Michael Lange (mebs): independent non-executive directors, guarantors of corporate ethics
Michael Lange, co-founder and partner at mebs, the governance specialist, reveals that recent issues raised compliance concern with laws and treaties, rather than their inadequacy, and that independent non-executive directors have a key role in corporate ethics.
What do you think of recent revelations?
I see them as a false problem. Our economies are governed by laws and treaties. Offshore structures may have been abused by some but that doesn’t mean that they are the problem. You can't hold the car manufacturer responsible if someone decides to exceed the speed limit! Many people think it is appropriate to hold stated countries or the offshore sector responsible but the reality is more complex. Today, international companies need to use their capital while mitigating their risks. For companies, using the most appropriate solution is vital to be able to remain internationally competitive and for long-term survival. Honest people should not be punished – as long as people respect the law, there is no problem. I believe that the penalties should be more severe and proportionate. At the moment, a pizza seller who breaks a minor rule immediately has his or her business shut down, while a few large groups seem to be able to commit fraud with impunity.
«No-one is entirely safe from fraud.»
What role do independent non-executive directors play in governance?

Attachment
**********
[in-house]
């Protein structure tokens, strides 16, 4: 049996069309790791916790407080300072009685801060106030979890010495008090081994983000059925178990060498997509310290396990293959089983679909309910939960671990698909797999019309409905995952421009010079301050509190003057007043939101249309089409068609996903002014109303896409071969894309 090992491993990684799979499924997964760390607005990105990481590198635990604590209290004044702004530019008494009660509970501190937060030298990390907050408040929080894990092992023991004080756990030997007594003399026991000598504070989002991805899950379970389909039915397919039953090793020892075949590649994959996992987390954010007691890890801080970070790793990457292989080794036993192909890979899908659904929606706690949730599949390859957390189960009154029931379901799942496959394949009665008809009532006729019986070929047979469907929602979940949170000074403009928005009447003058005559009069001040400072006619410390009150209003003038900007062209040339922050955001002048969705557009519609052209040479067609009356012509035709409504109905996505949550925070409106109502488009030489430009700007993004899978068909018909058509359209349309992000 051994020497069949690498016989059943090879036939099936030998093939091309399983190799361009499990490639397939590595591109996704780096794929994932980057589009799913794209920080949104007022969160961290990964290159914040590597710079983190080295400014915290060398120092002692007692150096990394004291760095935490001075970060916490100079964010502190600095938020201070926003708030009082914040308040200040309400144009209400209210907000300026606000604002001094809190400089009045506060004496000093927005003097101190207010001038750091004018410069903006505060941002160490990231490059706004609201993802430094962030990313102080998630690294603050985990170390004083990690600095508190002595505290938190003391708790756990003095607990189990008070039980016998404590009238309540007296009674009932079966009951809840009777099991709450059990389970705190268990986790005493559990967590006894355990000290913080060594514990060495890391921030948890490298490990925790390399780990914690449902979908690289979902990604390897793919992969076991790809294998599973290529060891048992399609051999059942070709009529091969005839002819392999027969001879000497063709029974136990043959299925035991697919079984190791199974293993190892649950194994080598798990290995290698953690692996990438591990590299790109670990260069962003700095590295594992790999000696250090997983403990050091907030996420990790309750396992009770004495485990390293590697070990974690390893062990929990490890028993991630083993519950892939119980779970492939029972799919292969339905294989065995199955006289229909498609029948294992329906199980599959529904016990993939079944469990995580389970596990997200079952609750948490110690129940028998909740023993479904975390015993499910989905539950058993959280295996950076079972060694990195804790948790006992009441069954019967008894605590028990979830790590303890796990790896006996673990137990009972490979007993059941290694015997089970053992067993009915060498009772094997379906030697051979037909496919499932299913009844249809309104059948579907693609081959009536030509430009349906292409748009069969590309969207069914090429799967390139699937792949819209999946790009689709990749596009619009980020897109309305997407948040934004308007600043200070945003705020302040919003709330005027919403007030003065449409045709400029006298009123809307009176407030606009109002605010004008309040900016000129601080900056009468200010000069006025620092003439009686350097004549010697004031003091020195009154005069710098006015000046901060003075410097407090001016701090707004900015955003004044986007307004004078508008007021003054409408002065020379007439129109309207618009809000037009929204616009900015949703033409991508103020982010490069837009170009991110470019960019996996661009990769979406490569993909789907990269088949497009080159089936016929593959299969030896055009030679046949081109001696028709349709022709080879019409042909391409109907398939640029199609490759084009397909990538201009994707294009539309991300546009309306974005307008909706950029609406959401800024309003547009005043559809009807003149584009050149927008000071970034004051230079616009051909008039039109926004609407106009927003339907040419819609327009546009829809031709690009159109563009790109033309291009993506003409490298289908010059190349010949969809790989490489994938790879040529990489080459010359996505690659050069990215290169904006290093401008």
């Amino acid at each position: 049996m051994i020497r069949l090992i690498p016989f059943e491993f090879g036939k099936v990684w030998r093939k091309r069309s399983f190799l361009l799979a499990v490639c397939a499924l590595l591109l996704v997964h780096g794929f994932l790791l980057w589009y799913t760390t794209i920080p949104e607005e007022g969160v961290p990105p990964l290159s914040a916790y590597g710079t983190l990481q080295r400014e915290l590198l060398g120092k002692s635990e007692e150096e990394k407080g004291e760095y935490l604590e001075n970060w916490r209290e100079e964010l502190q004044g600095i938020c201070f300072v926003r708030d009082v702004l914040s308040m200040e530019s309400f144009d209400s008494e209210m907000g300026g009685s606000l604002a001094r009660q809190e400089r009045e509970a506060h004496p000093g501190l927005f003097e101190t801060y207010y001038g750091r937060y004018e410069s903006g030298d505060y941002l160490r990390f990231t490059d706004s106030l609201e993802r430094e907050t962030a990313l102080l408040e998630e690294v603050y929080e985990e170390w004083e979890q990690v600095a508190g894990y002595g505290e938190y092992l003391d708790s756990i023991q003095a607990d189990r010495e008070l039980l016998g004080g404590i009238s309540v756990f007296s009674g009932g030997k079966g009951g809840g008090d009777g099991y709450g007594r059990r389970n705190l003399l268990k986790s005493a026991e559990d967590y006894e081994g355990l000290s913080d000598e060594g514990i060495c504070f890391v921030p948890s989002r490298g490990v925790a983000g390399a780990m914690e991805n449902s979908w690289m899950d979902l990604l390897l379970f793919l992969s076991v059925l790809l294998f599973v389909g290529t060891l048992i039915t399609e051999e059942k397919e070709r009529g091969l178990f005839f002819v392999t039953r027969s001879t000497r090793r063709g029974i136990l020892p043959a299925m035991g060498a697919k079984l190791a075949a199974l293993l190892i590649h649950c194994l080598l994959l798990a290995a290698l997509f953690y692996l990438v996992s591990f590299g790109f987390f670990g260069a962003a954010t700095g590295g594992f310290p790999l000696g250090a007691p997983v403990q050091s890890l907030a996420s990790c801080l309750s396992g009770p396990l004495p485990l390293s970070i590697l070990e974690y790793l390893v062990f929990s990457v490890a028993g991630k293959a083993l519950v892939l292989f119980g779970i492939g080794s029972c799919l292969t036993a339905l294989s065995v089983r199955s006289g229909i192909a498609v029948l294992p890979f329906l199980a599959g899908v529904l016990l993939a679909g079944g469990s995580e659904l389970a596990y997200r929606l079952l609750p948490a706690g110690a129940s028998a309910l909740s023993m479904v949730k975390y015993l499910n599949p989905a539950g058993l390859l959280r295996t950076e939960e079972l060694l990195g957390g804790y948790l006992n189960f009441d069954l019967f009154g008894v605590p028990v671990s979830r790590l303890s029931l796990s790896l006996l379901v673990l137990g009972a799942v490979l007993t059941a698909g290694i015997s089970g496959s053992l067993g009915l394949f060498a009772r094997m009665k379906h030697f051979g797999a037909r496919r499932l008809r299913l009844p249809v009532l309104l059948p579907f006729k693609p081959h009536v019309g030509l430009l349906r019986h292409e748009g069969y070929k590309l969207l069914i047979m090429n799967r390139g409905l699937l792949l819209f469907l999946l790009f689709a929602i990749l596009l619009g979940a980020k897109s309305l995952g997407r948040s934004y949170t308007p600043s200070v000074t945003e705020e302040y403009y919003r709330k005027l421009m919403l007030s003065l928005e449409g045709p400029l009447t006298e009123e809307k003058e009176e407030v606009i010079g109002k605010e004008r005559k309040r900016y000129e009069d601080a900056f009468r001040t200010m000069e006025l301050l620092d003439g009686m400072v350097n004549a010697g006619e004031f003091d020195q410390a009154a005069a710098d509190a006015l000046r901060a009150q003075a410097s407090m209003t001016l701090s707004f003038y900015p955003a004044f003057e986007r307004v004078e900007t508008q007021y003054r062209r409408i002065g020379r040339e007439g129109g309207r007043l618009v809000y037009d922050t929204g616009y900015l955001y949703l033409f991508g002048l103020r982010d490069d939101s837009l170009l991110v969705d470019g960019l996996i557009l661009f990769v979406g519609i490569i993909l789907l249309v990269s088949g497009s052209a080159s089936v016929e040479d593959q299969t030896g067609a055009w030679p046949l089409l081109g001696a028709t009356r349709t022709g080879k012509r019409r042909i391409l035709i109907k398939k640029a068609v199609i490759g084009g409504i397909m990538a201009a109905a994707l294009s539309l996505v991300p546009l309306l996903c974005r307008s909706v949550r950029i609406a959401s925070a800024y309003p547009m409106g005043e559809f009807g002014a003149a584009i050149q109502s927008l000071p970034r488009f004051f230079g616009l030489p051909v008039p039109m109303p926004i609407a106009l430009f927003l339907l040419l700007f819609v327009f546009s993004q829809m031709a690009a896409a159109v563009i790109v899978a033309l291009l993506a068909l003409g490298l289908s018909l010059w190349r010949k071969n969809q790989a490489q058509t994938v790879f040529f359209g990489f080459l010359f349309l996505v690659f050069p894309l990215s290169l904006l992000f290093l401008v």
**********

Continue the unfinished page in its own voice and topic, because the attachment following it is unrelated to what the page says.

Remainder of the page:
Their role is absolutely critical. Independent non-executive directors face two challenges: they must justify their presence by helping the company to reach the next level and they are also the guarantors of the company's efficiency and the protection of its shareholders. They are like visitors to the family who can say: “I don't agree with what you’re doing, so I will leave unless you change”. They are free to influence the company's vision. Until recently, companies often believed that they could not afford to lose a client. Independent non-executive directors are there to remind managers that, in some cases, they cannot afford to accept the client. They act as trusted advisors, ensuring that decisions are made in the best interests of all stakeholders. Just as whales die when they lose their ability to communicate via echolocation, so will societies without fundamental moral values and ethics.
What solutions are there to prevent tax evasion and avoidance?
I don't believe in a taxation union. Even in a globalised world, governments will continue to decide their country’s tax policy. However, many states would not pass the solvency test and therefore better governance at the national level should send a strong signal.
Most politicians have a short-term vision; they are subject to pressure and power, not to mention electoral promises. They must understand that taxation is important but that controlling spending is also essential; this would encourage a more equitable tax rate. I would adopt the Dutch system in which taxpayers are under permanent supervision and must be able to justify their income if they are subject to an official inspection; otherwise they risk the confiscation of their assets. We could invest so much money to fight poverty, build hospitals and fund research. However, this requires incorruptible people – if they can be found!